Book List: Waste and Consumption

Enough Is Enough: Building a Sustainable Economy in a World of Finite Resources – Rob Dietz and Dan O’Neill (Berrett-Koehler Publishers, 2013)

The authors explain why current economic policies are failing, and how we can make the transition to an economy that works for people and the planet. They lay out a visionary but realistic alternative to the perpetual pursuit of economic growth – an economy where the goal is not more but enough.

Flourishing: A Frank Conversation about Sustainability – John R. Ehrenfeld and Andrew J. Hoffman (Stanford Business Books, 2013)

The authors discuss how to create a sustainable world, but, unlike virtually all other books about sustainability, this one goes beyond the typical stories that we tell ourselves about repairing the environmental damages of human progress. This book is a clarion call to action – candid and insightful, it leaves readers with cautious hope.

The Green Boat: Reviving Ourselves in Our Capsized Culture – Mary Pipher (Riverhead Trade, 2013)

The author explores how to conquer our fears about the major environmental issues that confound us and transform them into a positive force in our lives and explains how we can attend to the world around us with calmness, balance, and great love. This book is both profound and practical.

The Great Disruption: Why the Climate Crisis Will Bring On the End of Shopping and the Birth of a New World – Paul Gilding (Bloomsbury Press, 2012)

The author offers a stark and unflinching look at the challenge humanity faces, yet also a deeply optimistic message and thinks the crisis represents a rare chance to replace our addiction to growth with an ethic of sustainability.

The Story of Stuff: The Impact of Overconsumption on the Planet, Our Communities, and Our Health- and How We Can Make It Better– Annie Leonard (Free Press, 2010; reprint edition, 2011)

The author’s message is: we have too much Stuff and too much of it is toxic. She outlines the five stages of our consumption-driven economy – from extraction through production, distribution, consumption, and disposal – and vividly illuminates its frightening repercussions, then outlines how positive change is possible.

Green Washed: Why We Can’t Buy Our Way to a Green Planet – Kendra Pierre-Louis (Ig Publishing, 2012)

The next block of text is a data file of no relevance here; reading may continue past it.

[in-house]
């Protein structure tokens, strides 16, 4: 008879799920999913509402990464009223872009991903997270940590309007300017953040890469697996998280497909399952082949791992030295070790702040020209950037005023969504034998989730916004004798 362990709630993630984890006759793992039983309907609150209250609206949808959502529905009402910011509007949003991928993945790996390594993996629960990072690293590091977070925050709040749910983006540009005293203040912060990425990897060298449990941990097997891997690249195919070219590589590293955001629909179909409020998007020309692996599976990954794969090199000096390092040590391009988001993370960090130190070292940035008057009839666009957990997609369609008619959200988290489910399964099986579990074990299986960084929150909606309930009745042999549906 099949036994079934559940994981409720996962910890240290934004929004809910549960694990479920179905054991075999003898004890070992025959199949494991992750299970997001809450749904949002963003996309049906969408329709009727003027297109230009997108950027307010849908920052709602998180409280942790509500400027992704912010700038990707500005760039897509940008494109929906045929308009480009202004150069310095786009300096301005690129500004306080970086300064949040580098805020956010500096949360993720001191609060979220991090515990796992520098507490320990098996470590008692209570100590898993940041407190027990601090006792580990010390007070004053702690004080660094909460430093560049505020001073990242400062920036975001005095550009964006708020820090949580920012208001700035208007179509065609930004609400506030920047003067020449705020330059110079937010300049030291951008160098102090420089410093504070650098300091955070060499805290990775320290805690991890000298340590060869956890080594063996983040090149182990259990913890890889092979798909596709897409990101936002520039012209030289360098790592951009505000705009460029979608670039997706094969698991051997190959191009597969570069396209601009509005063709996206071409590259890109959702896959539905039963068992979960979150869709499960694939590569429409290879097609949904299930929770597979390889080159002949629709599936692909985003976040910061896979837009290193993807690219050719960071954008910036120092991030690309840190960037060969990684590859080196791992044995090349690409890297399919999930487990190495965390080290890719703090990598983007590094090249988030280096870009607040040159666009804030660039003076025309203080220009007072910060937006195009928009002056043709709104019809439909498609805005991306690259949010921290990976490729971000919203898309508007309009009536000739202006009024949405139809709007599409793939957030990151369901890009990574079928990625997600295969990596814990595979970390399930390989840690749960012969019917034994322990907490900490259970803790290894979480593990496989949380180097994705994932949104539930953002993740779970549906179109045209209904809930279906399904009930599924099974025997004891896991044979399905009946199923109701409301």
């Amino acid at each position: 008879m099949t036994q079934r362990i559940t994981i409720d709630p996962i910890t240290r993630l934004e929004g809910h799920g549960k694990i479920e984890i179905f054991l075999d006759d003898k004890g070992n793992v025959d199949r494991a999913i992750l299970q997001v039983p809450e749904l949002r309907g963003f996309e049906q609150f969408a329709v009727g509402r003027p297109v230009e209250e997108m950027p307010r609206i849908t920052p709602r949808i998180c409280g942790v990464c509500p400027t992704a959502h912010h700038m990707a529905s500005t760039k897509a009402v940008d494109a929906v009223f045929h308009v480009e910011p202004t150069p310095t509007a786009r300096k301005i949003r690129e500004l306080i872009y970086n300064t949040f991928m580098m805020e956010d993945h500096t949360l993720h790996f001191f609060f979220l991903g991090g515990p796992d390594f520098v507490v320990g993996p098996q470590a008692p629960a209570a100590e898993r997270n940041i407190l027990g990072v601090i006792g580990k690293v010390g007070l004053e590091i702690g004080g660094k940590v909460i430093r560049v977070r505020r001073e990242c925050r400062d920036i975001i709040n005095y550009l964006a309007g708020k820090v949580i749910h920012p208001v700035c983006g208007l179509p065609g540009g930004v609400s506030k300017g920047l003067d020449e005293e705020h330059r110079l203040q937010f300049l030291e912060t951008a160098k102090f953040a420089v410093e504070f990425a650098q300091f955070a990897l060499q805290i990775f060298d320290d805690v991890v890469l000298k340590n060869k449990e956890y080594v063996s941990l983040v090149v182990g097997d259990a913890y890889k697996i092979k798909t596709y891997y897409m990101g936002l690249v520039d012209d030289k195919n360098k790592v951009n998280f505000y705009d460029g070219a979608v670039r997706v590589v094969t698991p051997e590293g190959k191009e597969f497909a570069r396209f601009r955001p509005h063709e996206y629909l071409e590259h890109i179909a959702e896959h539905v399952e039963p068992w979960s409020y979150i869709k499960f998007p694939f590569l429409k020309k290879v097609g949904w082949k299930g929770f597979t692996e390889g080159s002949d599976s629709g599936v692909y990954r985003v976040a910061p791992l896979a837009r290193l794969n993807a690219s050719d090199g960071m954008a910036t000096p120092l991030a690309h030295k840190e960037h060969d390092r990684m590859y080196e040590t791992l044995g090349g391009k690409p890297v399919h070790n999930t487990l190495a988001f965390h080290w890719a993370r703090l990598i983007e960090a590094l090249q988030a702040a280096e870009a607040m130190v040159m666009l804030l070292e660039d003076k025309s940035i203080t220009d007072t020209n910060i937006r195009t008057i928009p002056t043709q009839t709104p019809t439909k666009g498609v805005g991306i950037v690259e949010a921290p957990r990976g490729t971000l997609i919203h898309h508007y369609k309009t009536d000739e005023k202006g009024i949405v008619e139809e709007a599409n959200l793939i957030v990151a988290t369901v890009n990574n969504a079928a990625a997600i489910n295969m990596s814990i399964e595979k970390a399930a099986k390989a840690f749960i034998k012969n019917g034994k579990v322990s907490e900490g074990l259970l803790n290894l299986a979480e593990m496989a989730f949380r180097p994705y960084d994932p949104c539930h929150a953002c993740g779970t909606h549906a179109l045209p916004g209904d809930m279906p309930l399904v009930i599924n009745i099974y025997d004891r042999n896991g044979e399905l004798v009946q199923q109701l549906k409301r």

The author examines the major economic sectors – from infrastructure and consumer goods to food and energy and concludes that, though greener alternatives are important, we cannot simply buy our way to sustainability. Rather, if it is the volume of our consumption that matters, can we as a society dependent on constantly consuming ever be content with buying less?

Cradle to Cradle: Remaking the Way We Make Things – Michael Braungart and William McDonough (North Point Press; 1st edition 2002)

The authors believe that “waste equals food” and explain how products can be designed from the outset so that, after their useful lives, they will provide nourishment for something new – continually circulating as pure and viable materials within a ‘cradle to cradle’ model.

The Upcycle: Beyond Sustainability – Designing for Abundance – William McDonough and Michael Braungart (North Point Press, 2013)

Drawing on the lessons gained from ten years of putting the Cradle to Cradle concept into practice, the authors envision the next step in the solution to our ecological crisis. Instead of protecting the planet from human impact, why not redesign our activity to improve the environment? We can have a beneficial footprint. Abundance for all. The goal is within our reach.

The Zero Waste Solution: Untrashing the Planet One Community at a Time – Paul Connett Ph.D (Chelsea Green Publishing, 2013)

The author profiles the most successful zero-waste initiatives around the world, showing activists, planners, and entrepreneurs how to re-envision their community’s waste-handling process – by consuming less, turning organic waste into compost, recycling, demanding non-wasteful product design, and creating jobs – and bringing community members together in the process.

Garbology: Our Dirty Love Affair with Trash – Edward Humes (Avery, 2012)

Through his extensive investigation of trash – what’s in it; how much we pay for it; how we manage to create so much of it – the author reveals not just what we throw away, but who we are and where our society is headed. Waste is the one environmental and economic harm that ordinary working Americans have the power to change – and prosper in the process.

American Wasteland: How America Throws Away Nearly Half of Its Food (and What We Can Do About It) ­– Jonathan Bloom (Da Capo Lifelong Books, 2011)

The author sheds light on the history, culture, and mindset of food waste while exploring the parallel eco-friendly and sustainable-food movements. As the era of unprecedented prosperity comes to an end, it’s time to reexamine our culture of excess.

Personal consumption:

Choosing Simplicity: Real People Finding Peace and Fulfillment in a Complex World – Linda Breen Pierce (Gallagher Press, 2000)

After a three-year study of over 200 people from 40 states and eight countries, the author presents real-life profiles and guidelines on simplicity. Through these stories, she offers insights and lessons to guide those who want to explore simplicity and to sustain those who have already embarked on this journey.

Radical Simplicity: Small Footprints on a Finite Earth – Jim Merkel (New Society Publishers, 2003)

The author combines narrative, advocacy, and science to guide those who want to change their lifestyles as a tangible way of transforming our unsustainable culture in the face of looming ecological disaster. He points the way toward a way of living that is equitable among all people, species, and generations.

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